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Wednesday, 24 October 2007


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The first shot is pretty interesting from a historical standpoint, but that second shot is classic Midwest. Thanks for posting these, Mike.

Interesting to read on the filmholders. I also have the V700 and i like it for scanning 24 35mm-negatives at once, but sharpness is a hit-and-miss thing with the supplied holder. Found that i had no problem with my old Polaroid Sprintscan. No i never know unless i print it in the darkroom - which is the point anyway ;-))

But keep us informed, please!

I know nothing bout no scanning. I do however like the photos MIke. Just the kind of stuff I suspect you would shoot.

I won't complain if you post more. Good luck with the scanning and Field cam search.

I'll vouch for Doug's holders, as I have done on Photo.net many times before. I am a repeat customer, and I will say that they are leaps and bounds beyond the holders that came with my Epson flatbed scanner.

I have recently moved into fluid mount scanning, which Doug's holders support. Yet another technique to try, if you're interested in really pushing the limit of fidelity available from a flatbed scanner.

Doug Fisher..he's da man, great products, terrific service, wonderful prices..the man is utterly dedicated to getting you the sharpest scans possible via the best holders he can make and the best anti-newton ring glass he can provide. And he provides customer service the old fashioned way..one on one and promptly at that. He'll probably hate me for saying this but i first wrote him at midnight and received a reply before morning, he's that devoted to his craft.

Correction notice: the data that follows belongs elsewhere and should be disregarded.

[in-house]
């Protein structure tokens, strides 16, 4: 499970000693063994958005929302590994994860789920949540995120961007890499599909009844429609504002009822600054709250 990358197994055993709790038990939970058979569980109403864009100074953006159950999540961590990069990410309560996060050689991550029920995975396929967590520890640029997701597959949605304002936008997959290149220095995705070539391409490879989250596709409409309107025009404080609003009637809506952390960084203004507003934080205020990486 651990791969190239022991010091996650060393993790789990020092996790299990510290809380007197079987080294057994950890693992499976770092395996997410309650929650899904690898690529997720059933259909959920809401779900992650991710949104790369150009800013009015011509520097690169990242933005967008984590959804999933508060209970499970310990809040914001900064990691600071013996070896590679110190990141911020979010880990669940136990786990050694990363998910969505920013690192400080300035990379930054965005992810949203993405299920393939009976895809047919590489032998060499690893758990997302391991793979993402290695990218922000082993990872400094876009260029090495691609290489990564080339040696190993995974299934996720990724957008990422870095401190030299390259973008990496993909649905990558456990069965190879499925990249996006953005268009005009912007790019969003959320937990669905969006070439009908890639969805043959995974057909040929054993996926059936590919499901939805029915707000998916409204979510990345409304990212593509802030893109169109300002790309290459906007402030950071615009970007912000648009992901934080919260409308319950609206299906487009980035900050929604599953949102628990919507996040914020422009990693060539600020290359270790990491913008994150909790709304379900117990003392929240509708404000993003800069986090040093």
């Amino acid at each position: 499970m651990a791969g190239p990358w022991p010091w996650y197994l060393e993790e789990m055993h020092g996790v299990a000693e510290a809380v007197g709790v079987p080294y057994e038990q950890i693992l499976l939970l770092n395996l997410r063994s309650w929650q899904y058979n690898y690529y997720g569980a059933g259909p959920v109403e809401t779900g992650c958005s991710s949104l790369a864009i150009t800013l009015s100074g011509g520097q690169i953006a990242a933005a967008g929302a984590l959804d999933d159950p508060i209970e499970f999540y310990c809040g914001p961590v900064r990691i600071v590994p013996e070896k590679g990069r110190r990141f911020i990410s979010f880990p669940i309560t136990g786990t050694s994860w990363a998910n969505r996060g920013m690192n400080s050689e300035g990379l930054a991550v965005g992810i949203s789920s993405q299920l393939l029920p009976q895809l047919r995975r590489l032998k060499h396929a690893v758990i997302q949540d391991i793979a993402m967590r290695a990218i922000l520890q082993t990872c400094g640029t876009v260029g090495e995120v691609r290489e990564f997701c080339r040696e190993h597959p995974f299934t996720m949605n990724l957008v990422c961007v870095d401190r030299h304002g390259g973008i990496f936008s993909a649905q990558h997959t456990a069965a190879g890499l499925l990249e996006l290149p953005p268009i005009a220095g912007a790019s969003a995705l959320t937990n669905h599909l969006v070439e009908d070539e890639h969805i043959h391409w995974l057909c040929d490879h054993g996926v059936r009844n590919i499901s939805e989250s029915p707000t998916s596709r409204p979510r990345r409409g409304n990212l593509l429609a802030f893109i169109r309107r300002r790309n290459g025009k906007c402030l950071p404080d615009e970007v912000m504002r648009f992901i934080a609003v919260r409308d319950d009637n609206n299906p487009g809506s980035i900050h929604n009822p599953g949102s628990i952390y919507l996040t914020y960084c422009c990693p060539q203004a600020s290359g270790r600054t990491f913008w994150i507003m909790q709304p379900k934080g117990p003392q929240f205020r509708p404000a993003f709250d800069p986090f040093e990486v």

Sometime back you indicated your desire to "be" Henry Wessel. I have the book you touted at the time and the shots you've been posting lately strike me as reminiscent of his work, particularly the Miller Road shots and the Tree in this post. I can see why you admire his style. Looking forward to more scans from your archive.

John F.

Mike, I solved the scanner problem for B&W film by using a light box, film holder and my digital camera with a macro lens.
Scan time 1/30 of a second. With larger negatives shoot in sections, stitch in PS CS3. CS3 is much cheaper than a V700 in the long run--The stitch program is worth the price. For landscapes you don't need a wide angle lens.
Don't add more junk to the pile, use what you have--a digital camera a few lenses and knowledge will serve you well.


I like the Michigan scans I have seen so far. They are similar in many ways to rural Alberta (Canada). The schoolhouse is a gem. I hope you will offer something like a box set of matted prints.


I use a V700 for my film and use one of Dougs film holders. They work quite well and with some adjustment for focus allow the V700 to produce some great scans. I have also found Doug to be quite helpful.


If you have not discovered or read about the film height adjusters on the V700, you might find the review at photo-i very helpful in your scanning


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